Request, and Questions, to Oxford researchers Dr Andrea Cipriani ARCPsych and Dr John Geddes FRCPsych
(Sent by email 18.00 today)
Dear Dr Cipriani and Dr Geddes
I intended to email you with some questions about your 21st February ‘network meta-analysis’ paper, but as you have published personal (ad hominem) abuse in your 5th April Lancet Psychiatry Comment I will start with my request.
You wrote: ‘some coverage in the media and social platforms was inaccurate—in particular, there was an undue focus on the binary and polarising question of clinical significance. People can always manipulate information to fuel controversy and this appears to occur frequently in the stigmatised area of mental health.’
This clearly implies that many practitioners, and many others concerned about harms from antidepressants, were primarily motivated to mischievously ‘fuel controversy’. You do not cite any evidence for this claim, and without wholly adequate evidence it is therefore ad hominem (to the person) abuse. Please provide such evidence, or withdraw the claim and apologise, with adequate publicity.
As someone who believes he is among the targets of this personal abuse, I reject the implication that my valid criticisms fuel stigma: the opposite is true, in my view. I am not merely a psychiatrist but someone who has been a patient, in the NHS, with depression.
1. Dr Carmine Pariante commented on the 21st February paper as the Royal College of Psychiatrists spokesperson, not as an academic. I have complained about his statement and that has now been escalated to the GMC. When did you provide the 21/2 paper to him (or the College)?
2. Did you provide previous versions? If so, when?
3. Did you communicate with Dr Pariante about the paper, or provide any additional information about it, before or on the day of publication? Please give an account.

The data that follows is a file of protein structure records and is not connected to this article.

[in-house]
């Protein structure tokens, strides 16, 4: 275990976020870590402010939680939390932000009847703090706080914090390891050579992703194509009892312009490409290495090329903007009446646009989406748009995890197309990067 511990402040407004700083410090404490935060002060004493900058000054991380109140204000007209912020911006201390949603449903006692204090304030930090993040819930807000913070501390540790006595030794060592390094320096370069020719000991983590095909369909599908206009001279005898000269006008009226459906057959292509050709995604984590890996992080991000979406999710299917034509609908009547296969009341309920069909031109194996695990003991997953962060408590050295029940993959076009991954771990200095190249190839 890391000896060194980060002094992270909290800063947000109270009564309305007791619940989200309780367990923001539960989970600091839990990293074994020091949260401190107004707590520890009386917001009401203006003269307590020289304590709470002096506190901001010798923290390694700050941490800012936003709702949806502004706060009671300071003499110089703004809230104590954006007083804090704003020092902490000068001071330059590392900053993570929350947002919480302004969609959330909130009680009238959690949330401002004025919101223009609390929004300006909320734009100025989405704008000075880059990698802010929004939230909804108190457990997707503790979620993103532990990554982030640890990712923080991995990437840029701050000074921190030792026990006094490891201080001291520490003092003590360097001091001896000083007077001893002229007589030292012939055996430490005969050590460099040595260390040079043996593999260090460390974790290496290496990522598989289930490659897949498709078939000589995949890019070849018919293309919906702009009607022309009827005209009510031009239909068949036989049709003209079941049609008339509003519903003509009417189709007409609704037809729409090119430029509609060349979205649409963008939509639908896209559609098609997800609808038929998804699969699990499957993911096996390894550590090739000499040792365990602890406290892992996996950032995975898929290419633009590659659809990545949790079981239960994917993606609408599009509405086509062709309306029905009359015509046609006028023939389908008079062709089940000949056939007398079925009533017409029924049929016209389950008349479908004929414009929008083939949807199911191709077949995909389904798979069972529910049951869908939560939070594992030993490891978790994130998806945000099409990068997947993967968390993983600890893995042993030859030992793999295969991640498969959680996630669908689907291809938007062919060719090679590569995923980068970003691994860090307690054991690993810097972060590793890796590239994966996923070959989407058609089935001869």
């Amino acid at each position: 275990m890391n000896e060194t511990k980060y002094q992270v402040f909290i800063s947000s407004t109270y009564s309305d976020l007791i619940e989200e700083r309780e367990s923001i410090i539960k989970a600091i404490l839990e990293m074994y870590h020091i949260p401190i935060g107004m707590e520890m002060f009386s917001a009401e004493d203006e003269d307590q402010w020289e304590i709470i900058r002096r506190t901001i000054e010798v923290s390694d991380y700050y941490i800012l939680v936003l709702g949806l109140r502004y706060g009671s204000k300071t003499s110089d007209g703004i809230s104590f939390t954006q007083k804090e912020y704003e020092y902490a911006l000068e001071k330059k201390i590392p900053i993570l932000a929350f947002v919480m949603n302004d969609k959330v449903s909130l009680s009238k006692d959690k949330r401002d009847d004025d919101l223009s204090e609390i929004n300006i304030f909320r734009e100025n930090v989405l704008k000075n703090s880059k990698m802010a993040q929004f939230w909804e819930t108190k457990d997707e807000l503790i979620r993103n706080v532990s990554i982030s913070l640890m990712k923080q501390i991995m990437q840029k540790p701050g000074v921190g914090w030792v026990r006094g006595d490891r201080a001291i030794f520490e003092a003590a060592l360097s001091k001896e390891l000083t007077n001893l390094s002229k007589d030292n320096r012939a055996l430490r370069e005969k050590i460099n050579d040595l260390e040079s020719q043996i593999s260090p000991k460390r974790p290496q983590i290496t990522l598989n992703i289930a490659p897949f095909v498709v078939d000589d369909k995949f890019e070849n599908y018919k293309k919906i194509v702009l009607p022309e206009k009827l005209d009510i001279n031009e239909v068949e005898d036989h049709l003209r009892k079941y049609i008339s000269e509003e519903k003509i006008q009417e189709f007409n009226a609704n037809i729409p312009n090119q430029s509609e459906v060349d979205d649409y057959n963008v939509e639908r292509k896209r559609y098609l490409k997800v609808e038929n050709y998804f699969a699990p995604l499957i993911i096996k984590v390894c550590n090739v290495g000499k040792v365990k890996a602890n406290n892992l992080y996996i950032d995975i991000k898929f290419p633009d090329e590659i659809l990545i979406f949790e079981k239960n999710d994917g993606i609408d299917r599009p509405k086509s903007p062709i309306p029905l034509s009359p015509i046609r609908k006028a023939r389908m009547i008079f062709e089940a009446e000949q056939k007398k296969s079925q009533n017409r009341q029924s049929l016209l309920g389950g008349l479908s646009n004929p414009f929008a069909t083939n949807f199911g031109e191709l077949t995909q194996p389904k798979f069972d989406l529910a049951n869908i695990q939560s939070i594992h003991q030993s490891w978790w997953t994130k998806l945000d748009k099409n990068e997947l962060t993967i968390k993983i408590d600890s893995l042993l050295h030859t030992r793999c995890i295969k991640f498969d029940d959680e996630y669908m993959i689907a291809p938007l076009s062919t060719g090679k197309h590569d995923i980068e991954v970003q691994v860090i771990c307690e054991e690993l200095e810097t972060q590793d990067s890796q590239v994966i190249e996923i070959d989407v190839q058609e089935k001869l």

4. Your use of ‘antidepressants might work’ in the title of your 5th April comment appears to be a striking retreat from your statement to the BBC: ‘This study is the final answer to a long-standing controversy about whether anti-depressants work for depression. We found the most commonly prescribed anti-depressants work for moderate to severe depression…’
Do you accept that it was you yourselves who made the ‘question of clinical significance’ into a ‘binary’ one?
I fail to see how the answer to the last question can be anything other than ‘yes’, but will consider any evidence or reasoning you provide. Please note that as ‘the final answer’ did not appear in the Lancet, I consider it legitimate to ask you outside of its correspondence function.
I submit the questions to you as practitioners, not academics: academic freedom is not relevant. If I do not receive a full and adequate response, to the request and the questions, in seven days (18.00 Monday 16th) it is likely that I will submit complaints to the NHS Trusts where you do your clinical work and research.
On the issue of communication with Dr Pariante, you are respectively an associate and fellow of the College and I will consider a parallel complaint there.
Dr Neil MacFarlane